snailAmong the most solid examples of actual evolution in response to climate change is a shift in the proportion of European larger banded snails (Cepaea nemoralis) with light colored shells.

Shell color is genetic, and the genes responsible are known. It has been shown that, in a given environment, snails with light colored shells have a lower body temperature than those with dark colored shells.

And light colored shells are becoming more prevalent over time in the Netherlands, even in wooded, shady environments where you might expect dark shells to dominate.

National Geographic, 6 May 2014

eco-anxiety defined!

“My anxiety attacks began two summers ago. They were mild at first, a low-level unease. But over a period of months they grew steadily worse, morphing into full-fledged fits of panic. I was a wreck.

The sight of an idling car, heat-trapping carbon dioxide spewing from its tailpipe, would send me into an hours-long panic, complete with shaking, the sweats, and staring off into space while others conversed around me.

The same thing happened on overly warm days, like those 60-degree ones here in the Big Apple last January. The culprit, I realized, was all the reporting I’d been doing on global warming—that, and the emotional impact of becoming a first-time parent.

I had come down with a severe case of eco-anxiety—a chronic fear of the environmental future.”

mother nature network, 8 Apr 2009

the loblolly pine breaks ranks!

Higher atmospheric carbon dioxide levels, predicted to adversely affect the environment and humans, may help one species in time of need: the loblolly pine.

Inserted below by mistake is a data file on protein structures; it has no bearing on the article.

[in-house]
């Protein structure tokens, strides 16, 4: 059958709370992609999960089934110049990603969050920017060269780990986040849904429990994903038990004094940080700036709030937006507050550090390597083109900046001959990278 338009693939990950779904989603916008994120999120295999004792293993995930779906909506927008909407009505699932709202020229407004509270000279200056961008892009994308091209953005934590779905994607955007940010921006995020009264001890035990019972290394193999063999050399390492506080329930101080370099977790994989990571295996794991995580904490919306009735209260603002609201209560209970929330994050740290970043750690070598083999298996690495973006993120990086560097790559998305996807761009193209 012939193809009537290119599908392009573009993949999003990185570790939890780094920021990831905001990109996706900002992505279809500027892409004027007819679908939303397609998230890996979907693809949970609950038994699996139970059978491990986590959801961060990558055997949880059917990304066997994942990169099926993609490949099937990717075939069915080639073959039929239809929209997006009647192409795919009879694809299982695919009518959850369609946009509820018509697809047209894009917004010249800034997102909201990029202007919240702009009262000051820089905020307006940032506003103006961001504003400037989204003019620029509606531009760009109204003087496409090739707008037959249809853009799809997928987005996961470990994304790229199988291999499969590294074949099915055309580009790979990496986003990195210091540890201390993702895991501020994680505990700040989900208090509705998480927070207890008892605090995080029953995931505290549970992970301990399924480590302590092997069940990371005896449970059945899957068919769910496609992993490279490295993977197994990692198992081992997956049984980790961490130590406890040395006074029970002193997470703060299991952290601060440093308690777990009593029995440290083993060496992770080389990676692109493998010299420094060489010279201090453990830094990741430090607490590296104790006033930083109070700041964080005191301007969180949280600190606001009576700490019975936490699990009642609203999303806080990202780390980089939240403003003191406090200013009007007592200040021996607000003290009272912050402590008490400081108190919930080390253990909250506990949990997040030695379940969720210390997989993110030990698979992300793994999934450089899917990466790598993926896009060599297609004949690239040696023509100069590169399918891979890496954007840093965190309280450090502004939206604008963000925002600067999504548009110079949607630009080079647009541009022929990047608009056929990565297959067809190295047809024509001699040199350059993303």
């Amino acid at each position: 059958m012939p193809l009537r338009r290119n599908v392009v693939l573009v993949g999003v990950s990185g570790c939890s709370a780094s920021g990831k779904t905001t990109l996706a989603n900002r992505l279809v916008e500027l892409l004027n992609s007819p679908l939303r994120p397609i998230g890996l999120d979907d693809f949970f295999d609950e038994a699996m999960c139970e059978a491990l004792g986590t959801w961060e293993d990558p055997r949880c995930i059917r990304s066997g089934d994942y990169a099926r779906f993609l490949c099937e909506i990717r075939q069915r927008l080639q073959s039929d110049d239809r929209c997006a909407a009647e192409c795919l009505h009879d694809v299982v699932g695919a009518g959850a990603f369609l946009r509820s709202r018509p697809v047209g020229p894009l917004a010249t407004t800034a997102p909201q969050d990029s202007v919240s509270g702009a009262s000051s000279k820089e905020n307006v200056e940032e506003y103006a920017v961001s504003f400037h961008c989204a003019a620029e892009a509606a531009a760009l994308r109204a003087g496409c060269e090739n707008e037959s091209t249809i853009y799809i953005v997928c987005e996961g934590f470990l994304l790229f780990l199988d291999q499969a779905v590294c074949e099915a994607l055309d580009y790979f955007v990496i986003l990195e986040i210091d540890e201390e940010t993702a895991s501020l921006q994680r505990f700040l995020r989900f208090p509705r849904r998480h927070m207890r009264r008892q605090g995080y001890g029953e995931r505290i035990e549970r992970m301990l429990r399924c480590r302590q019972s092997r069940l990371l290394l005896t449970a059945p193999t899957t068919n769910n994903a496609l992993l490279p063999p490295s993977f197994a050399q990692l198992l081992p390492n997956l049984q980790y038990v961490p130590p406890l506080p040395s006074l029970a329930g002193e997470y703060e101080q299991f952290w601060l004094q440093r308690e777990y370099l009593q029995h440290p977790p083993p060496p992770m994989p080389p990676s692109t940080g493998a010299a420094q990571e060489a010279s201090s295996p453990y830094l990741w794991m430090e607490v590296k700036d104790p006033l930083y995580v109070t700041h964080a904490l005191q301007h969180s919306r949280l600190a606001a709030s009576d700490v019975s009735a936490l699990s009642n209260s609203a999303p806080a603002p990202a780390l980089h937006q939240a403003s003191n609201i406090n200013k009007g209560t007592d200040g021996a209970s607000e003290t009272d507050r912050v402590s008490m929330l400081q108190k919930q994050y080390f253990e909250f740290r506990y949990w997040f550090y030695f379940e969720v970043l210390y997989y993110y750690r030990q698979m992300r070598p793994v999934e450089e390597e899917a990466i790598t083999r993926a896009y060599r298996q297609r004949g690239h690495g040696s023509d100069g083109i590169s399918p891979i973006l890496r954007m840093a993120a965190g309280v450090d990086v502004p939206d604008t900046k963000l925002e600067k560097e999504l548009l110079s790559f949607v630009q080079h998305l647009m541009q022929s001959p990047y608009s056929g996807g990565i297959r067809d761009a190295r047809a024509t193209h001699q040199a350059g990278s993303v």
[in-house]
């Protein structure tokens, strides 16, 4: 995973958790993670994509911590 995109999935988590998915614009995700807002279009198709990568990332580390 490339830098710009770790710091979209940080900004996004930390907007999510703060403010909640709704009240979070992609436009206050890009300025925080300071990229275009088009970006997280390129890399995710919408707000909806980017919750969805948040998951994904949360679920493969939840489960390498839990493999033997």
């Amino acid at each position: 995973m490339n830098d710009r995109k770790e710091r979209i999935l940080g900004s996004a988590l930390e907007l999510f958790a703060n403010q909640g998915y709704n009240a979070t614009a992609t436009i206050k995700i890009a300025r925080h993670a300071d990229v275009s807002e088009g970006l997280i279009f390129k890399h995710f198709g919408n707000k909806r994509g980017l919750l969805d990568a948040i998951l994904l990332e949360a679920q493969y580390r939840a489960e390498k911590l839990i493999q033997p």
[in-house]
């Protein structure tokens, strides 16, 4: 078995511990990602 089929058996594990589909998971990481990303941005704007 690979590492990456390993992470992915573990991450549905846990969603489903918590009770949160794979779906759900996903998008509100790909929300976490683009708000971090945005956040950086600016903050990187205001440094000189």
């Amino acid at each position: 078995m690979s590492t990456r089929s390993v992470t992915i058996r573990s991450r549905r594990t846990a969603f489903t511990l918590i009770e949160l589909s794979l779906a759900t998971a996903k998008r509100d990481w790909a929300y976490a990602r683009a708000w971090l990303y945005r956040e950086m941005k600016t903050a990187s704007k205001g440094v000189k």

In an experiment where carbon dioxide levels were elevated to those predicted for 2050, one and a half times today’s levels, scientists found that these trees were able to withstand ice storms much better than those growing under current carbon dioxide levels.

“Before the storm, I was absolutely certain the pines would be more susceptible to ice damage under elevated concentrations of carbon dioxide,” said study participant Ram Oren, an ecology professor at Duke’s Nicholas School of the Environment and Earth Sciences.

“My impressions were absolutely wrong. Instead of increasing the sensitivity to ice-storm damage, carbon dioxide decreased the sensitivity.”

Live Science, 18 Aug 2006

a fish without a shell

fish_shell
Greenhouse gases are turning the oceans acidic decades earlier than predicted with potentially catastrophic consequences for marine life, scientists have warned. The acid in sea water is powerful enough to dissolve the shells of sea creatures, they said.

An American team has found evidence that an acidic “tipping point” has been reached on the continental shelf along the west coast of North America.

This is potentially very bad news, said Paul Halloran, of Oxford University, an expert in the field. “The impact on tourism and fisheries may have huge economic consequences.”

The Telegraph (UK), 23 May 2008

Why didn’t we figure this out before?

Weatherwatch: Did warm weather cause the Titanic disaster?

But in fact the catastrophe may have been set in motion by a warm, wet year over Greenland in 1908, resulting in greater snow accumulation.

Writing in the journal Weather, Grant Bigg and David Wilton of Sheffield University explain how the snow soaked through cracks in the ice sheet, encouraging excess iceberg calving over the following few years.

Soberingly, global warming has increased iceberg hazard greatly in recent decades, making years like 1912 more the norm than the exception.

The Guardian, 28 Apr 2014

power beef

A Japanese study showed that producing a kilogram of beef leads to the emission of greenhouse gases with a global warming potential equivalent to 36.4 kilograms of carbon dioxide (CO2).

It also releases fertilising compounds equivalent to 340 grams of sulphur dioxide and 59 grams of phosphate, and consumes 169 megajoules of energy (Animal Science Journal, DOI: 10.1111/j.1740-0929.2007.00457.x).